Now that I’ve returned to Los Angeles and will be working with historical maps, photographs, Sanborn atlases, and reference books related to Geography and GIS, I’m finally getting to some of the books on my reading list dedicated to the subject of Los Angeles. Ashley, Abel, and I visited the Calabasas Public Library today (thanks CPL!) and I got some books for my first “Return to L.A.” reading list, featuring all kinds of contemporary and historical topics related to Los Angeles and the San Fernando Valley.
What are your favorite books on Los Angeles? Leave a comment below.
The Owensmouth Baby: The Making of a San Fernando Valley Town, by Catherine Mulholland. Image from Abe Books.
Ecology of Fear: Los Angeles and the Imagination of Disaster, by Mike Davis. Image from Amazon.
Brown Acres: An Intimate History of the Los Angeles Sewers, by Anna Sklar. Image from Angel City Press.
Los Angeles: Biography of a City, by John & LaRee Caughey. Image from Amazon.
With Anza to California, 1775-1776, translated and edited by Alan Brown. Image from Amazon.
The San Fernando Valley: America’s Suburb, by Kevin Roderick. Image from Amazon.
Sixty Years in Southern California, 1853-1913, by Harris Newmark. Image from Project Gutenberg.
Beginning March 30, 2015 I will be starting a new position as the Map Curator in the Department of Geography at California State University, Northridge (CSUN). As Map Curator I will be responsible for managing a collection of historical maps, atlases, photographs, and reference materials related to maps, cartography, and geographic information systems. As part of my responsibilities, I will be applying library and archival principles and best practices of access, description, preservation, and discovery of a wide range of scholarly materials to students and faculty of CSUN.
The Geography Department Map Library is a designated USGS map depository and is one of the premier collections of historical topographic maps and Sanborn atlases in the western United States. The emphasis of the library is on California, Los Angeles, and the San Fernando Valley. The library’s Sanborn holdings include atlases from throughout the United States and a very small number of holdings from Mexico, as well. You can see the library’s holdings index here, and you can learn more about Sanborn atlases on Wikipedia or on this article I wrote in 2012.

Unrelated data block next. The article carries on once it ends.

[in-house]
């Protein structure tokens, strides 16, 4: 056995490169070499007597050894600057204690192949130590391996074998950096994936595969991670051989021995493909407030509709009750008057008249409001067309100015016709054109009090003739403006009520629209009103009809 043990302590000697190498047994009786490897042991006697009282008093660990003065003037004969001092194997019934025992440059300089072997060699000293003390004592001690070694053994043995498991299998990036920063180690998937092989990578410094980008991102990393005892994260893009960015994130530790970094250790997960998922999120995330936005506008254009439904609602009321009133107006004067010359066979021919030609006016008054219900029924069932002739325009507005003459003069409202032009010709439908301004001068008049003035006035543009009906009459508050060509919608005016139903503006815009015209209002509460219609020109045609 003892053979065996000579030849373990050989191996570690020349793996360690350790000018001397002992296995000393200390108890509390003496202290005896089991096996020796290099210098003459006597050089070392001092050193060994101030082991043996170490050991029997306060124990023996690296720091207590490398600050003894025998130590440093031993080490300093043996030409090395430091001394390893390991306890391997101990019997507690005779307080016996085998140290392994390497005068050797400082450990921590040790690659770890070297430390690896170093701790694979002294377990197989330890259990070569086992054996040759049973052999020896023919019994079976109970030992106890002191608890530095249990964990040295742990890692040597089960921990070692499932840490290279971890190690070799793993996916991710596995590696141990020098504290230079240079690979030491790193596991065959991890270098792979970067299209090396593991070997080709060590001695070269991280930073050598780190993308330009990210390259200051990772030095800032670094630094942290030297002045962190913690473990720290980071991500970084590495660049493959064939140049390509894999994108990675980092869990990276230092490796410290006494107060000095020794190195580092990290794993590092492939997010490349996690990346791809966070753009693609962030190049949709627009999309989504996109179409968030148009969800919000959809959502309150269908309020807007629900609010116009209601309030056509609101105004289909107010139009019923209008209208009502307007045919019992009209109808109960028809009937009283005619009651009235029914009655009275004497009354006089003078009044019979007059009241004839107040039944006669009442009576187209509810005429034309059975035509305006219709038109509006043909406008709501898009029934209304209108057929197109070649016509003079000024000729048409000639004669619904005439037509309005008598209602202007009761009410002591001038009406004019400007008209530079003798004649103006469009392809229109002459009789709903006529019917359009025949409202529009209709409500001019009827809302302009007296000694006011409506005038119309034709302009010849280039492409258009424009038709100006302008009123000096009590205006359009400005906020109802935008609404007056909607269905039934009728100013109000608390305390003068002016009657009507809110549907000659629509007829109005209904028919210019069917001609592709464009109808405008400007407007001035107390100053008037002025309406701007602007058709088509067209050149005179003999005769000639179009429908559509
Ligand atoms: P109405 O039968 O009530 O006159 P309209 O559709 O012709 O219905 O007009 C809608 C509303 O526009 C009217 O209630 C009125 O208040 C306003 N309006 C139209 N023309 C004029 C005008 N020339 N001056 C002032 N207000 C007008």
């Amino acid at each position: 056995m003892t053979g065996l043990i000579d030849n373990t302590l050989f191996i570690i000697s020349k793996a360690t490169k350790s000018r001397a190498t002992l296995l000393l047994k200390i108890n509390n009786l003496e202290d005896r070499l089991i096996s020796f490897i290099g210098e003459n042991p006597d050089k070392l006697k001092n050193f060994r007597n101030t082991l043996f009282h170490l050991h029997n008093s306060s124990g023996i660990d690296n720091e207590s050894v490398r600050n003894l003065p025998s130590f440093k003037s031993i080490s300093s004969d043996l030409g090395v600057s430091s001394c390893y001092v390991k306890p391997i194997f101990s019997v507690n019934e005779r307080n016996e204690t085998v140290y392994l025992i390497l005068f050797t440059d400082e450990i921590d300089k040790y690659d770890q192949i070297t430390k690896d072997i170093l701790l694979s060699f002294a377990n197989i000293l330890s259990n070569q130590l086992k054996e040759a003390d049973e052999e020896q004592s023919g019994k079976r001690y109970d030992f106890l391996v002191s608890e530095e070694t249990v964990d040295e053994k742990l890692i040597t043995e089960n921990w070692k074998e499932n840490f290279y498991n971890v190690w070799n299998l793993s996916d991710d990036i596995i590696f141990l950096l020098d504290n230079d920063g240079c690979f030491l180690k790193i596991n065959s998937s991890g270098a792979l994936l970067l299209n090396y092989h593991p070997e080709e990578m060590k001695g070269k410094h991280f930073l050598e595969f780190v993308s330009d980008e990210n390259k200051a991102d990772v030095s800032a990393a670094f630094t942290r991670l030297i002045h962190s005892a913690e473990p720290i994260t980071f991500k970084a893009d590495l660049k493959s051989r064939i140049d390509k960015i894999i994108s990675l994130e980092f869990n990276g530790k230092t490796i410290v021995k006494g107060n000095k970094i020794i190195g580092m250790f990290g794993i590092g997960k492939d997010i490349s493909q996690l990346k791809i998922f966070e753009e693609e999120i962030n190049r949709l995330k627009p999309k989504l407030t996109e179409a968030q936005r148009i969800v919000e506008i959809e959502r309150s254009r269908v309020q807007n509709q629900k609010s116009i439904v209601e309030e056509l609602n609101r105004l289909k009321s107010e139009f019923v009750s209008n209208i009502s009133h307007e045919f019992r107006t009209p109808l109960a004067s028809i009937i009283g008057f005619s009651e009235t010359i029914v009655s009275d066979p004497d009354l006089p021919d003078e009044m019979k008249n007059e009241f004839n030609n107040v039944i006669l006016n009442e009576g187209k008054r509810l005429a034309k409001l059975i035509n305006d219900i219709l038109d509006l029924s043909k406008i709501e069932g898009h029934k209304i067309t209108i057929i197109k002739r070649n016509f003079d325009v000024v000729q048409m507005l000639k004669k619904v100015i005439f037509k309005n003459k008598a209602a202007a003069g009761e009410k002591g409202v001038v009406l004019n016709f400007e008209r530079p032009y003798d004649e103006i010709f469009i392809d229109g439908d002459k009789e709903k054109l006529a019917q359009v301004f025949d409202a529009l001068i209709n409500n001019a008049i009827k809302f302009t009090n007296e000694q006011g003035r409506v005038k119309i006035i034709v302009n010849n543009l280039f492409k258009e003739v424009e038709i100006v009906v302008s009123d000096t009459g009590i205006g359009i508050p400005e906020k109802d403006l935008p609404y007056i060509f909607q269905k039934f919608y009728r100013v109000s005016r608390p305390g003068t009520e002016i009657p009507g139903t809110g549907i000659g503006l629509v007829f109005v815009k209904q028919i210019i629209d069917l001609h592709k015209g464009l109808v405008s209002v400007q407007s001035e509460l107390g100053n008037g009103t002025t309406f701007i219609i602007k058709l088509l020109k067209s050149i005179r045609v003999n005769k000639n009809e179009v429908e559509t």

In early August 1859, the San Francisco Board of Supervisors approves the establishment of a Jewish Cemetery in the Mission District–the location is not yet determined. Congregations Emanu-El and Sherith Israel relocate their small Spring Valley Jewish cemetery to the recently surveyed and platted Mission lands. The old Spring Valley cemetery, located at the corner of today’s Gough and Vallejo streets, was only about one acre in size and quickly reached capacity as it served as a burial ground for Jews in San Francisco and throughout Gold Rush country (Voorsanger, The Chronicles of Emanu-El, 138).
The clip from the Daily Alta California reports on the Board of Supervisors decision to allow the relocation of the cemetery into the Mission lands.
Voorsanger, Jacob. The Chronicles of Emanu-El: being an account of the rise and progress of the Congregation Emanu-El, which was founded in July, 1850, and will celebrate fiftieth anniversary December 23, 1900. San Francisco: [Press of G. Spaulding & Co.], 1900. Accessed: https://archive.org/stream/chroniclesofeman00cong#page/n7/mode/2up.
San Francisco’s newest neighborhood park will be atop Russian Hill, located at the old San Francisco City Works Reservoir at Larkin and Francisco streets. The old San Francisco City Works operated a flume that delivered city water from Mountain Lake in the Presidio to two reservoirs atop Russian Hill–one at the location of the proposed park, currently labeled as open space, and the second which was located two blocks south at Lombard and Hyde streets, the George Sterling Memorial open space.